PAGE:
I think the reason so many people don't consider the simulation argument compelling is that it is usually presented inaccurately in the mainstream media. The original argument never makes reference to computer games (and it shouldn't because people in an unrealistic simulation would not know it was unrealistic). It was a trilemma proposed by Nick Bostrom in the form:
1. The human species is very likely to go extinct before reaching a "post-human" stage.
2. Any post-human civilization is extremely unlikely to run a significant number of simulations of their evolutionary history (or variations thereof).
3. We are almost certainly living in a computer simulation.
The author constructed the argument such that at least one of the three scenarios must be true. It can’t be escaped. (One can deduce that from rudimentary logic). We are then left to choose which one we consider to be true. Choosing either 1 or 2 will require a lot of presumption on our part. 1 especially as there is no compelling indicator for the impending extinction of the human race (Nuclear war, global warming, geological events, and all other common Earth-based disasters are probably not enough. It would probably require something of astronomical origin). The uncertainty of 2 becomes apparent once you read about estimates of the computational power that might be available to an interstellar or galactic scale human civilization. It is estimated that if you converted the whole of Jupiter into a computer, you could simulate the entire human history in less than a second. This means that a teenager 1,500 years from now might playfully simulate the whole of human history on a boring afternoon. This makes it not so unlikely that a future civilization might want to run ancestor simulations just for fun. (If that is not compelling enough, think of the requirement that of all the trillions of humans that will be born in the future, not one of them will decide to do this). As 1 and 2 are now doubtful, you are left with 3. 3 becomes compelling once you realize why the jump from 2 to 3 is so sudden: if a post-human civilization decides to run ancestor simulations, (given they can simulate all of history in a fraction of a second on just one extremely powerful computer), simulations would vastly outnumber real people and by sheer probability, we are more likely to be one of the trillions of possible simulations than that exact one reality. If you reject 3 based on incredulity or some axiom then you are back to 1 and 2, which is basically square one.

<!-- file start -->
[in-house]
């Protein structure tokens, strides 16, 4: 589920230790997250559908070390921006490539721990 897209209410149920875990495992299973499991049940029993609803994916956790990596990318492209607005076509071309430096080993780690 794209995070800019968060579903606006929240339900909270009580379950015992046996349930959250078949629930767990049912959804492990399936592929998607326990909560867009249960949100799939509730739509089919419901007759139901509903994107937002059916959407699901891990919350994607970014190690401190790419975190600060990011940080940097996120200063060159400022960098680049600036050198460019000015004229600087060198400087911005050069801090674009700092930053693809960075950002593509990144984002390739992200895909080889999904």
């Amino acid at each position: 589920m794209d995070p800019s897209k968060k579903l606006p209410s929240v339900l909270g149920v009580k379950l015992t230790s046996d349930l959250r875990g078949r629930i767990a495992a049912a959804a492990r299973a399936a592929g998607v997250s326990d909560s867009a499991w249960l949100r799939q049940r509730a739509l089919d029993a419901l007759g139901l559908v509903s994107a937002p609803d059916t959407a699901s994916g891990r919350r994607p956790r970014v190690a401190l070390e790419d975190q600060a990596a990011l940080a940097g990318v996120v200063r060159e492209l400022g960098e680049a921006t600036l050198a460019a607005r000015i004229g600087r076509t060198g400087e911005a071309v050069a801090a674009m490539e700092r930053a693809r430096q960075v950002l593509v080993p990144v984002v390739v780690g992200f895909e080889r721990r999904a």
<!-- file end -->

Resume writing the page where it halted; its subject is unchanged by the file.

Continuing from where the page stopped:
I agree with your first conclusion however and that’s generally my attitude towards the topic.